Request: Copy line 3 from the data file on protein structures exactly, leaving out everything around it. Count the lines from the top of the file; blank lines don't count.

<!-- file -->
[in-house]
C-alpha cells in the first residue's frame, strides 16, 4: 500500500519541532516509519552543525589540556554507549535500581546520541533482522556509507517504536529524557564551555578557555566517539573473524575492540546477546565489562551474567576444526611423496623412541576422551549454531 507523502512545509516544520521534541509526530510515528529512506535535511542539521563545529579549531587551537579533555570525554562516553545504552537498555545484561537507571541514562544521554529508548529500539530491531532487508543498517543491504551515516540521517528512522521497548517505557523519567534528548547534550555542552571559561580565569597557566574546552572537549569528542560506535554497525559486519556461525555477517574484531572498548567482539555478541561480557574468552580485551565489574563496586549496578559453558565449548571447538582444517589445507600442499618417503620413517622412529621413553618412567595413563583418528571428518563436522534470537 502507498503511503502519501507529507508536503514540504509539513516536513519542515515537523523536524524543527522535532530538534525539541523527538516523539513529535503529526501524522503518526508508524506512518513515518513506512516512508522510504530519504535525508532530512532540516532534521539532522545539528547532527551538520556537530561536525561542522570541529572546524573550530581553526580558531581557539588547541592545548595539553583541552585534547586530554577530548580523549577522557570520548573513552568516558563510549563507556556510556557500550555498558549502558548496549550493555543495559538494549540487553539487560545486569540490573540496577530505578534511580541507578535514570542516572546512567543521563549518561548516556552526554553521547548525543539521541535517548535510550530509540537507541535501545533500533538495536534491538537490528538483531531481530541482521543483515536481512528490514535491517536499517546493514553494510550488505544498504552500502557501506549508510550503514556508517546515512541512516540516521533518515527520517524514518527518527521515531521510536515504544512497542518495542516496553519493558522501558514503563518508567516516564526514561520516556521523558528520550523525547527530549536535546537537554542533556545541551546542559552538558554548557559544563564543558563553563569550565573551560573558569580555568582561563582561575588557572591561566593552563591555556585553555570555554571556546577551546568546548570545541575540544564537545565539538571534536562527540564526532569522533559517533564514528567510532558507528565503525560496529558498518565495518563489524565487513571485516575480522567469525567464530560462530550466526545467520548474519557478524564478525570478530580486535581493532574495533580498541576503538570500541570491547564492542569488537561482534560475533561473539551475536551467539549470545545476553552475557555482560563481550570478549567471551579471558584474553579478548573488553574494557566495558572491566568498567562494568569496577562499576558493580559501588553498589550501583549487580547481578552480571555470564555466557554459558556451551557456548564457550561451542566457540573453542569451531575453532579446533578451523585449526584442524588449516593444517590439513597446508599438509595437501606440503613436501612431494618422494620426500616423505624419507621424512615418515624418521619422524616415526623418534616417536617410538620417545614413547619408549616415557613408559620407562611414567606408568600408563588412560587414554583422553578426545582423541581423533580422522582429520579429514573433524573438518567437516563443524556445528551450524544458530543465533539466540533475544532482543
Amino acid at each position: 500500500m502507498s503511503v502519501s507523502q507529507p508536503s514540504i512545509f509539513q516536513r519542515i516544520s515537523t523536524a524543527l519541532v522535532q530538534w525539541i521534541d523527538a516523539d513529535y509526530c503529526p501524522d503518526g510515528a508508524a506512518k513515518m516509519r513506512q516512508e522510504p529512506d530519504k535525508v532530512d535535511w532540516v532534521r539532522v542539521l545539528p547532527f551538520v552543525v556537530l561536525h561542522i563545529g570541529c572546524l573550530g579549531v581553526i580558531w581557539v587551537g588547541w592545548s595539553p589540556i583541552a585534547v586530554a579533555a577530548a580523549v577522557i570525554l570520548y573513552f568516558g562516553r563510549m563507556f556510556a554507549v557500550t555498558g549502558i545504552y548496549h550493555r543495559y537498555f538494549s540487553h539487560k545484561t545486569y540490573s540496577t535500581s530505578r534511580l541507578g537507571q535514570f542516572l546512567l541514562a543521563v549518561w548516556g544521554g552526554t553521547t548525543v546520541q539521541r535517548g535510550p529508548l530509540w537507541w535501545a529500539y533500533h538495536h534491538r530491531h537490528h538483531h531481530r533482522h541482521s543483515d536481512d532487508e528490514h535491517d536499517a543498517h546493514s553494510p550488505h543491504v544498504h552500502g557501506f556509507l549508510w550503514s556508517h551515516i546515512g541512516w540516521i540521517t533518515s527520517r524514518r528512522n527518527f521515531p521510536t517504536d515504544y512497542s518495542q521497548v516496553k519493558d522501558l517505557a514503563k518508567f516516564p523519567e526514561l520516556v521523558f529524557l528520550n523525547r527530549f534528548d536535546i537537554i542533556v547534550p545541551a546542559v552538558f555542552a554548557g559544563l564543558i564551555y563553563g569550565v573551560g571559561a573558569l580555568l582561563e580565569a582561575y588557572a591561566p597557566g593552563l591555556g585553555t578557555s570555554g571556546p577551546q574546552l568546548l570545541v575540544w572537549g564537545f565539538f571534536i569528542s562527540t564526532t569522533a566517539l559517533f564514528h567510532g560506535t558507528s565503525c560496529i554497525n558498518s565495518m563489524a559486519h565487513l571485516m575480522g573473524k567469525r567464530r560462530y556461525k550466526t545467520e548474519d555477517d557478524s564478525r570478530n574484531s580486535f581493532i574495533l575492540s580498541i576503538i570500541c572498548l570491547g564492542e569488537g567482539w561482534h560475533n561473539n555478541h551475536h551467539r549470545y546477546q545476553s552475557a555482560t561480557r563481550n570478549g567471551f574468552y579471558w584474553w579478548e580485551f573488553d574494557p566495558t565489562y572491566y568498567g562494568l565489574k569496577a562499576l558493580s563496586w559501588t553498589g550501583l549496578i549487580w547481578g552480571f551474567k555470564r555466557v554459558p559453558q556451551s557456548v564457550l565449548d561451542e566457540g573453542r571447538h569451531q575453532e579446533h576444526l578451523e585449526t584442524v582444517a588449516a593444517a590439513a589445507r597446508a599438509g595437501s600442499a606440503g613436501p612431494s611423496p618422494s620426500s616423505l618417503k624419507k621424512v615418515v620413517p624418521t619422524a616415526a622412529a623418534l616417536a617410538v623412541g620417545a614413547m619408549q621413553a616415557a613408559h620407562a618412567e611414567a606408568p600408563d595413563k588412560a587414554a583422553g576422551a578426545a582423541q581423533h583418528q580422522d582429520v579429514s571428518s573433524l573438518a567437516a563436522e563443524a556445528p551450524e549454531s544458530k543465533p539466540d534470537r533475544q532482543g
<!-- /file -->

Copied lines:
Amino acid at each position: 500500500m502507498s503511503v502519501s507523502q507529507p508536503s514540504i512545509f509539513q516536513r519542515i516544520s515537523t523536524a524543527l519541532v522535532q530538534w525539541i521534541d523527538a516523539d513529535y509526530c503529526p501524522d503518526g510515528a508508524a506512518k513515518m516509519r513506512q516512508e522510504p529512506d530519504k535525508v532530512d535535511w532540516v532534521r539532522v542539521l545539528p547532527f551538520v552543525v556537530l561536525h561542522i563545529g570541529c572546524l573550530g579549531v581553526i580558531w581557539v587551537g588547541w592545548s595539553p589540556i583541552a585534547v586530554a579533555a577530548a580523549v577522557i570525554l570520548y573513552f568516558g562516553r563510549m563507556f556510556a554507549v557500550t555498558g549502558i545504552y548496549h550493555r543495559y537498555f538494549s540487553h539487560k545484561t545486569y540490573s540496577t535500581s530505578r534511580l541507578g537507571q535514570f542516572l546512567l541514562a543521563v549518561w548516556g544521554g552526554t553521547t548525543v546520541q539521541r535517548g535510550p529508548l530509540w537507541w535501545a529500539y533500533h538495536h534491538r530491531h537490528h538483531h531481530r533482522h541482521s543483515d536481512d532487508e528490514h535491517d536499517a543498517h546493514s553494510p550488505h543491504v544498504h552500502g557501506f556509507l549508510w550503514s556508517h551515516i546515512g541512516w540516521i540521517t533518515s527520517r524514518r528512522n527518527f521515531p521510536t517504536d515504544y512497542s518495542q521497548v516496553k519493558d522501558l517505557a514503563k518508567f516516564p523519567e526514561l520516556v521523558f529524557l528520550n523525547r527530549f534528548d536535546i537537554i542533556v547534550p545541551a546542559v552538558f555542552a554548557g559544563l564543558i564551555y563553563g569550565v573551560g571559561a573558569l580555568l582561563e580565569a582561575y588557572a591561566p597557566g593552563l591555556g585553555t578557555s570555554g571556546p577551546q574546552l568546548l570545541v575540544w572537549g564537545f565539538f571534536i569528542s562527540t564526532t569522533a566517539l559517533f564514528h567510532g560506535t558507528s565503525c560496529i554497525n558498518s565495518m563489524a559486519h565487513l571485516m575480522g573473524k567469525r567464530r560462530y556461525k550466526t545467520e548474519d555477517d557478524s564478525r570478530n574484531s580486535f581493532i574495533l575492540s580498541i576503538i570500541c572498548l570491547g564492542e569488537g567482539w561482534h560475533n561473539n555478541h551475536h551467539r549470545y546477546q545476553s552475557a555482560t561480557r563481550n570478549g567471551f574468552y579471558w584474553w579478548e580485551f573488553d574494557p566495558t565489562y572491566y568498567g562494568l565489574k569496577a562499576l558493580s563496586w559501588t553498589g550501583l549496578i549487580w547481578g552480571f551474567k555470564r555466557v554459558p559453558q556451551s557456548v564457550l565449548d561451542e566457540g573453542r571447538h569451531q575453532e579446533h576444526l578451523e585449526t584442524v582444517a588449516a593444517a590439513a589445507r597446508a599438509g595437501s600442499a606440503g613436501p612431494s611423496p618422494s620426500s616423505l618417503k624419507k621424512v615418515v620413517p624418521t619422524a616415526a622412529a623418534l616417536a617410538v623412541g620417545a614413547m619408549q621413553a616415557a613408559h620407562a618412567e611414567a606408568p600408563d595413563k588412560a587414554a583422553g576422551a578426545a582423541q581423533h583418528q580422522d582429520v579429514s571428518s573433524l573438518a567437516a563436522e563443524a556445528p551450524e549454531s544458530k543465533p539466540d534470537r533475544q532482543g